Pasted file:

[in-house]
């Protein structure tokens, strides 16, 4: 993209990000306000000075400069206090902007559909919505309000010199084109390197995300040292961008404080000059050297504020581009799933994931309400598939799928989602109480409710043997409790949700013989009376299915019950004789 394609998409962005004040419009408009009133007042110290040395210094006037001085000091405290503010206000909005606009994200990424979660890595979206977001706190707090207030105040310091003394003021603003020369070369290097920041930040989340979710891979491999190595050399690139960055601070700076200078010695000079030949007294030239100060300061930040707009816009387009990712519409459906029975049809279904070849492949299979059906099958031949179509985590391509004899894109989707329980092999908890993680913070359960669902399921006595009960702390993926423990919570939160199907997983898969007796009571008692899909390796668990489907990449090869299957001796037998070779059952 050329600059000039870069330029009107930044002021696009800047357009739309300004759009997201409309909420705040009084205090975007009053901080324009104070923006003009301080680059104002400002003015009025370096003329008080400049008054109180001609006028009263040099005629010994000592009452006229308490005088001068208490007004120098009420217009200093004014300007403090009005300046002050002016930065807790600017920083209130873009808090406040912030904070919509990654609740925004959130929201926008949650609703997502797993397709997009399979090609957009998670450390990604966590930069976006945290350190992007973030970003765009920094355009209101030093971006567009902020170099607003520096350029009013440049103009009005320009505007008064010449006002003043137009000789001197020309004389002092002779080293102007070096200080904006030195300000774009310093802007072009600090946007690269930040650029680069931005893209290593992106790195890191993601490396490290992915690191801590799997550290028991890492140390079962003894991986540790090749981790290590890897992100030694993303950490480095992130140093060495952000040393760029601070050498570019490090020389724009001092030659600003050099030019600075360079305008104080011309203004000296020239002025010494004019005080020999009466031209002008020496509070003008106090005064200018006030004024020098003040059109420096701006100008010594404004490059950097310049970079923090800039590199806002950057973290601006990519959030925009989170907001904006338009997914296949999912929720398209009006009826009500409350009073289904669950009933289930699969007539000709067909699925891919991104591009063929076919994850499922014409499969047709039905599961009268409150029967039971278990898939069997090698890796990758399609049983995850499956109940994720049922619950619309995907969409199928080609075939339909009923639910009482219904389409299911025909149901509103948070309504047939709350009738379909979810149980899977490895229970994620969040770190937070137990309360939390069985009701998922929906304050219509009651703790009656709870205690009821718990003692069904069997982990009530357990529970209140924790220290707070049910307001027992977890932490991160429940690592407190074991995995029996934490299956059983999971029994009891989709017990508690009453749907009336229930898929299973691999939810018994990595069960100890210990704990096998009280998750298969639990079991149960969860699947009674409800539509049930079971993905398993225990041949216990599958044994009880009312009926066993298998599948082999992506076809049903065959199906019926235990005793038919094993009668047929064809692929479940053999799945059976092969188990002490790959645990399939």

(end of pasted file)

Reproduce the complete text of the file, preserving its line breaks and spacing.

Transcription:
[in-house]
């Protein structure tokens, strides 16, 4: 993209990000306000000075400069206090902007559909919505309000010199084109390197995300040292961008404080000059050297504020581009799933994931309400598939799928989602109480409710043997409790949700013989009376299915019950004789 394609998409962005004040419009408009009133007042110290040395210094006037001085000091405290503010206000909005606009994200990424979660890595979206977001706190707090207030105040310091003394003021603003020369070369290097920041930040989340979710891979491999190595050399690139960055601070700076200078010695000079030949007294030239100060300061930040707009816009387009990712519409459906029975049809279904070849492949299979059906099958031949179509985590391509004899894109989707329980092999908890993680913070359960669902399921006595009960702390993926423990919570939160199907997983898969007796009571008692899909390796668990489907990449090869299957001796037998070779059952 050329600059000039870069330029009107930044002021696009800047357009739309300004759009997201409309909420705040009084205090975007009053901080324009104070923006003009301080680059104002400002003015009025370096003329008080400049008054109180001609006028009263040099005629010994000592009452006229308490005088001068208490007004120098009420217009200093004014300007403090009005300046002050002016930065807790600017920083209130873009808090406040912030904070919509990654609740925004959130929201926008949650609703997502797993397709997009399979090609957009998670450390990604966590930069976006945290350190992007973030970003765009920094355009209101030093971006567009902020170099607003520096350029009013440049103009009005320009505007008064010449006002003043137009000789001197020309004389002092002779080293102007070096200080904006030195300000774009310093802007072009600090946007690269930040650029680069931005893209290593992106790195890191993601490396490290992915690191801590799997550290028991890492140390079962003894991986540790090749981790290590890897992100030694993303950490480095992130140093060495952000040393760029601070050498570019490090020389724009001092030659600003050099030019600075360079305008104080011309203004000296020239002025010494004019005080020999009466031209002008020496509070003008106090005064200018006030004024020098003040059109420096701006100008010594404004490059950097310049970079923090800039590199806002950057973290601006990519959030925009989170907001904006338009997914296949999912929720398209009006009826009500409350009073289904669950009933289930699969007539000709067909699925891919991104591009063929076919994850499922014409499969047709039905599961009268409150029967039971278990898939069997090698890796990758399609049983995850499956109940994720049922619950619309995907969409199928080609075939339909009923639910009482219904389409299911025909149901509103948070309504047939709350009738379909979810149980899977490895229970994620969040770190937070137990309360939390069985009701998922929906304050219509009651703790009656709870205690009821718990003692069904069997982990009530357990529970209140924790220290707070049910307001027992977890932490991160429940690592407190074991995995029996934490299956059983999971029994009891989709017990508690009453749907009336229930898929299973691999939810018994990595069960100890210990704990096998009280998750298969639990079991149960969860699947009674409800539509049930079971993905398993225990041949216990599958044994009880009312009926066993298998599948082999992506076809049903065959199906019926235990005793038919094993009668047929064809692929479940053999799945059976092969188990002490790959645990399939």